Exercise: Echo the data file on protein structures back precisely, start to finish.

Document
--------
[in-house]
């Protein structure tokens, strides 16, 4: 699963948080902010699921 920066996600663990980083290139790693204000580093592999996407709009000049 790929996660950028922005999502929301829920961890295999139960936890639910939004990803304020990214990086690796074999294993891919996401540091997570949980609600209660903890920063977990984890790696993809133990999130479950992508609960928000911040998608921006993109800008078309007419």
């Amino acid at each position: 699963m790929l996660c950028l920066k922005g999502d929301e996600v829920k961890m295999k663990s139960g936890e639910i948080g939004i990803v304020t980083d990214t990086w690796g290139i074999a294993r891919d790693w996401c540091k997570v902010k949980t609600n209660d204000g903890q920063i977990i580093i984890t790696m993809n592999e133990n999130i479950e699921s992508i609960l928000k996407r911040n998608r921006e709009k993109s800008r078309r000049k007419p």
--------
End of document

[in-house]
């Protein structure tokens, strides 16, 4: 699963948080902010699921 920066996600663990980083290139790693204000580093592999996407709009000049 790929996660950028922005999502929301829920961890295999139960936890639910939004990803304020990214990086690796074999294993891919996401540091997570949980609600209660903890920063977990984890790696993809133990999130479950992508609960928000911040998608921006993109800008078309007419």
């Amino acid at each position: 699963m790929l996660c950028l920066k922005g999502d929301e996600v829920k961890m295999k663990s139960g936890e639910i948080g939004i990803v304020t980083d990214t990086w690796g290139i074999a294993r891919d790693w996401c540091k997570v902010k949980t609600n209660d204000g903890q920063i977990i580093i984890t790696m993809n592999e133990n999130i479950e699921s992508i609960l928000k996407r911040n998608r921006e709009k993109s800008r078309r000049k007419p």